“There is always an activation energy to get people to buy into a technology,” Oliver said. “I think the pandemic generated that activation energy. The question now is how will going back to in-person spaces change this dynamic.”
In many ways, See You Again is the perfect exhibit to answer that question, as it not only reflects on the pandemic but transitions from the individualized experience of VR to the more communal experience of AR at a moment when society is transitioning to in-person activities.
Viewing this exhibit that reflects on the pandemic through VR and AR amplifies themes within the artwork and compels viewers to see the mode of deliverance as part of the art itself. For instance, walking through the empty gallery on ArtSteps on one’s personal device elevates the artworks’ themes of perseverance, isolation, uncertainty and the polarizing politics of the pandemic. The experience is one of solemn solitude, a catharsis engendered as much by the artworks as the mode through which they are viewed.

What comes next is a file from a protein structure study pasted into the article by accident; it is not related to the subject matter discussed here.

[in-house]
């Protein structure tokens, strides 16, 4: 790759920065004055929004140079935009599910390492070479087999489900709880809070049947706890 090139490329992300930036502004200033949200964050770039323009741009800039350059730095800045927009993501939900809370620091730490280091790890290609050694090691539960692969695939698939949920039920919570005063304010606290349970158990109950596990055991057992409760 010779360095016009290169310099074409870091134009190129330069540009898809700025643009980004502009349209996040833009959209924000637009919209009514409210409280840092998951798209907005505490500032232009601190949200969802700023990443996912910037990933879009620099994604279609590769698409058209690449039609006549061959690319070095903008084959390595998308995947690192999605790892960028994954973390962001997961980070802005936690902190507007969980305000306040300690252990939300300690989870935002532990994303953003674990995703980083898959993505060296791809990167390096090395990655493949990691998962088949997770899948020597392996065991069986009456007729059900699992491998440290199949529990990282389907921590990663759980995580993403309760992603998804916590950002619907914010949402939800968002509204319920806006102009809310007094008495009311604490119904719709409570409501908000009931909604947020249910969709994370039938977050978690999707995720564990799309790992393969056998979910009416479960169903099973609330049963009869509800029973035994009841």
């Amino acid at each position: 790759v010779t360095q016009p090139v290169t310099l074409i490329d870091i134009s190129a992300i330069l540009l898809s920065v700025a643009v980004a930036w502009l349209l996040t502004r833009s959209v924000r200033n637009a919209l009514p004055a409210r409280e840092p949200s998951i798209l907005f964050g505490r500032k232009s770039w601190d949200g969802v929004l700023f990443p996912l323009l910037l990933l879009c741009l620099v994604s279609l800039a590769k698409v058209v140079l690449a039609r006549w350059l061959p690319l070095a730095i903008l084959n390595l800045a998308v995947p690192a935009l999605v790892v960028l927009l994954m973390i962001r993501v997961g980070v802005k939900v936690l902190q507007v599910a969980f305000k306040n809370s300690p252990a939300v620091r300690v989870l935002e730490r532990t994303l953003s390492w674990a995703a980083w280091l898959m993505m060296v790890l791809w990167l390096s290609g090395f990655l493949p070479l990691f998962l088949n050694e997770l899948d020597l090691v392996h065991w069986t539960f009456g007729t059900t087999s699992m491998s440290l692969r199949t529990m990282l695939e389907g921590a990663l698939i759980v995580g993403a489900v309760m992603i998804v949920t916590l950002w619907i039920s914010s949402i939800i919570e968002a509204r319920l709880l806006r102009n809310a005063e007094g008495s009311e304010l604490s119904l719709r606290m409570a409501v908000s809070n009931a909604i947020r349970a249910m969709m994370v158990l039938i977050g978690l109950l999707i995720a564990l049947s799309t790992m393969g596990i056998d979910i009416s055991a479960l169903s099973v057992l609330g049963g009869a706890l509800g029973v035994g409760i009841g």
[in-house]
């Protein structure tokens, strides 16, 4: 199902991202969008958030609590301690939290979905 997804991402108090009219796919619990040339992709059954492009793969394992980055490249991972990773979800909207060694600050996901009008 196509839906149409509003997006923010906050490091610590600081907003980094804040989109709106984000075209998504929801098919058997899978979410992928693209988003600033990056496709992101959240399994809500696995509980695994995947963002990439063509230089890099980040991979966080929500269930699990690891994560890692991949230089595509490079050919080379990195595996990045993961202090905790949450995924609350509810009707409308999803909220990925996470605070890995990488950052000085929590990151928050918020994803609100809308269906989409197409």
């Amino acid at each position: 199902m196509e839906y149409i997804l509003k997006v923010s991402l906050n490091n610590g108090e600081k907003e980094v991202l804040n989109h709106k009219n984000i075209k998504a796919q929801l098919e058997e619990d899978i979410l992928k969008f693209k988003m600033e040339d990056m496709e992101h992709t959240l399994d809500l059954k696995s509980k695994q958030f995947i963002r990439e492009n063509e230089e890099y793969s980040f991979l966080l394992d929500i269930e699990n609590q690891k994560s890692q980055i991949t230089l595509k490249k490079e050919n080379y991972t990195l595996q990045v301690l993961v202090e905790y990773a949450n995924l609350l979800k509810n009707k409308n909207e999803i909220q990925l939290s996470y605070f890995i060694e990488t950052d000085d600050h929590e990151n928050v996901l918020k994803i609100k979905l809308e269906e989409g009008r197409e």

In the AR exhibit, people can congregate in the same space, but unlike a traditional gallery that displays artworks for all viewers to see alongside one another, the AR exhibit allows people to experience artworks individually. Viewers use their phones to scan QR codes next to empty picture frames that have bright red boxes in them. Once someone scans the code, a piece of art will appear in the red box. Again, the mode of deliverance becomes part of the art itself by reminding viewers of the transitionary period of the pandemic—people can “see you again” by sharing the physical space of the gallery, but the individualized viewing through AR augments themes in the art associated with physical distancing and feelings of solitude throughout the pandemic.